Pecans, peanuts, and pistachios - 4-8 hours soaking in saltwater brine.
Hazelnuts - 6-12 hours soaking in saltwater brine.
Walnuts and seeds (pumpkin, sunflower, etc.) - 8-16 hours soaking in saltwater brine. If you don't have sproutable almonds, they would need an 8-16 hour soaking time as well.
But wait! Now you have soggy nuts and seeds! So, you have to rinse them and redehydrate them or store them wet in the freezer.
Personally, I rinse redehydrate my nuts and seeds using a dehydrator. Roasting them in the oven at a low temp didn't work well (the nuts were still soggy AND kinda overcooked) and I ended up with a HUGE electric bill one month. Not worth it! So, the dehydrator will pay for itself in no time on electricity savings.
Notably, commerically-made nut butters are made with nuts (and sometimes seeds) that have not been soaked or properly processed. The same is true for nut flours (like almond flour), and also nut milk dairy-alternatives such as almond milk. These can be anti-nutrient bombs!
The key anti-nutrient in grains is phytic acid.
The best way to get rid of phytic acid in grains is to ferment them. That means sourdough bread. If you've ever had injera at an Ethiopian restaurant, you might already know that it's made from teff flour and it's traditionally fermented for a week. Again, ancestral practices involved PROCESSING grains, nuts, seeds, legumes, etc. The key here is making sure its properly fermented. Most commercial sourdoughs aren't even actually fermented. They simply add sour flavoring agents to the bread because the term "sourdough" isn't tightly regulated. So, see if you can find a bakery that actually sours their bread. The longer the fermentation time (24 hours or more) the more the fermentation process can degrade the phytic acid and unlock the nutrients for better bioavailability.
Notably, most of the phytic acid is in the germ and the bran of the grain. So, if you eat refined (white) flour, it will have a negligible amount of phytic acid remaining in it. It'll also have a negligible amount of nutrition left in it.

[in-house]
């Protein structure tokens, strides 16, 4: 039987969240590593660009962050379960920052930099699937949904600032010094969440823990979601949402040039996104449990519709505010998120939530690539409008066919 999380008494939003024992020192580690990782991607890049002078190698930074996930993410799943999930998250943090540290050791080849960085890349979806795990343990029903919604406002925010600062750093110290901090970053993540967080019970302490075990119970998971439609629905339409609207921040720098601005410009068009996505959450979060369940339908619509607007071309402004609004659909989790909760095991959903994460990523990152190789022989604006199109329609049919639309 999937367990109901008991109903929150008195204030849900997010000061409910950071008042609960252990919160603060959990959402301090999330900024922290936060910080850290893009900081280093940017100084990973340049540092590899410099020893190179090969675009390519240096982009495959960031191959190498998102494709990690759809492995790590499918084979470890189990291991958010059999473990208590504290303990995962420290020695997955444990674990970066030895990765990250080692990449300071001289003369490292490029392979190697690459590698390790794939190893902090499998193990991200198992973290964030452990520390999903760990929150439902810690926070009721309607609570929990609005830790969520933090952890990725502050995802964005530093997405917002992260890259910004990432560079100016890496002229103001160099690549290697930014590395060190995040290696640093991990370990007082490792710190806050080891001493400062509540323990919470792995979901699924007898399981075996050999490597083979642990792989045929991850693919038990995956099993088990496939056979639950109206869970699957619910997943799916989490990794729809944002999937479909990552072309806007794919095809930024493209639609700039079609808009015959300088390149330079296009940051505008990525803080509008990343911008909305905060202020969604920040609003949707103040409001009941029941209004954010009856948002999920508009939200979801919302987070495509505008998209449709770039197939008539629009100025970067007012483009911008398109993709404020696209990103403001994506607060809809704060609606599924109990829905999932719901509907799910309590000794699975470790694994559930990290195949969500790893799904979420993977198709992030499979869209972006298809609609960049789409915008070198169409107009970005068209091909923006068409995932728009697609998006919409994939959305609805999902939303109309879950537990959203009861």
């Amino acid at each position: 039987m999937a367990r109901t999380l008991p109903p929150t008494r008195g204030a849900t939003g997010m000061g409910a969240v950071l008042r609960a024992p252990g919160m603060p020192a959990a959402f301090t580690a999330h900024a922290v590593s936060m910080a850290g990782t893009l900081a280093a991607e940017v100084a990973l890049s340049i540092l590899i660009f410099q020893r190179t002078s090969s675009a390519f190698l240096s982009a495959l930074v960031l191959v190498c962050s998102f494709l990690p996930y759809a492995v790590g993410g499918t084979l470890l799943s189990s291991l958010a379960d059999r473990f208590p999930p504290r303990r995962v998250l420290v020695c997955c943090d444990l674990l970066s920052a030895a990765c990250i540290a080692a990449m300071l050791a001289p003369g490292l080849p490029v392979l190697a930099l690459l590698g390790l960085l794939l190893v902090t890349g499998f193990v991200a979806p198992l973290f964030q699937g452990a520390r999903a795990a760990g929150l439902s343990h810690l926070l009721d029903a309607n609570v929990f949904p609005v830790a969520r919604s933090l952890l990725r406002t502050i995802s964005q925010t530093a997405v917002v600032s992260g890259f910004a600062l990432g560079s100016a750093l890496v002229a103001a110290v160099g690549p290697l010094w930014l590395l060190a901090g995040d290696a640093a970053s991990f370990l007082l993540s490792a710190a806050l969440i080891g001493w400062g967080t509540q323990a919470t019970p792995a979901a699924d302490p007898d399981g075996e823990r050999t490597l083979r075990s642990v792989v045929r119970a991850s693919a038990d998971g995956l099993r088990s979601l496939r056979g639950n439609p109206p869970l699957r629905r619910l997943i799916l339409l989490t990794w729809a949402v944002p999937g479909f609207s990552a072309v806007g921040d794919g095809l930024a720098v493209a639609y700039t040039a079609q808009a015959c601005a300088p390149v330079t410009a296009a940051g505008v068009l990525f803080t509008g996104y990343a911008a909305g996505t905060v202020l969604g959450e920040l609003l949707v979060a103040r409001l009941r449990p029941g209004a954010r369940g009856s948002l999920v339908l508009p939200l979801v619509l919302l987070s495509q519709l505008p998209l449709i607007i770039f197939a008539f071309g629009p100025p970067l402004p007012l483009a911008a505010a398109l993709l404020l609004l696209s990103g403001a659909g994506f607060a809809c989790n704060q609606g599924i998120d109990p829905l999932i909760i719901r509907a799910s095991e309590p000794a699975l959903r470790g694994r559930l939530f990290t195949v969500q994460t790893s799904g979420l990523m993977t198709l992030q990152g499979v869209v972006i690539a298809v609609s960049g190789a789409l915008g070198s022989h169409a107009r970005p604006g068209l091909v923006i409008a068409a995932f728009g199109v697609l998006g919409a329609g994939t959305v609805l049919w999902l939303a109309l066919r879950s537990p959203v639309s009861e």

Brown Rice Protocol:
1. Soak brown rice in dechlorinated water for 24 hours at room temperature without changing the water. Reserve 10% of the soaking liquid (should keep for a long time in the fridge). Discard the rest of the soaking liquid; rinse the rice thoroughly and cook it in fresh water.
2. The next time you make brown rice, use the same procedure as above, but add the soaking liquid you reserved from the last batch to the rest of the soaking water.
3. Repeat the cycle. The process will gradually improve until 96% or more of the phytic acid is degraded at 24 hours.
There are THREE big issues with beans and legumes.
2. Phytic Acid
If you've been reading from the top, you already know about oxalate and phytic acid. So, what are lectins?
Lectins are found in green beans, peas, beans, legumes, and lentils. Once ingested, some lectins can bind to intestinal mucosal cells, inhibit nutrient transport across the cell membrane, and can cause epithelial lesions. Lectins are implicated in intestinal permeability issues. I like to think about them as Trojan Horses. They can signal to the tight junctions of the gut (these are like the fortress wall) to open the drawbridge (pass the gut barrier to enter the bloodstream) to be let in to wreck havoc inside the castle (in your bloodstream!) Sneaky little guys!
Soaking beans and legumes can help with the oxalate and phytic acid. And cooking beans and lectins until WELL-DONE is vital to help destroy lectins.
Beans and legumes have different soaking protocols as follows:
Black beans: 18-24-hour soaking time in 5.5 pH water
Lentils: 10-hour soaking time in 5.0 pH water
Fava/Broad beans: 10-hour soaking time in 5.0 pH water
Dried and split peas: 10-hour soaking time in 7-7.5 pH water
Brown, white and kidney beans: 18-24 hour soaking time in 7.0 pH (neutral) water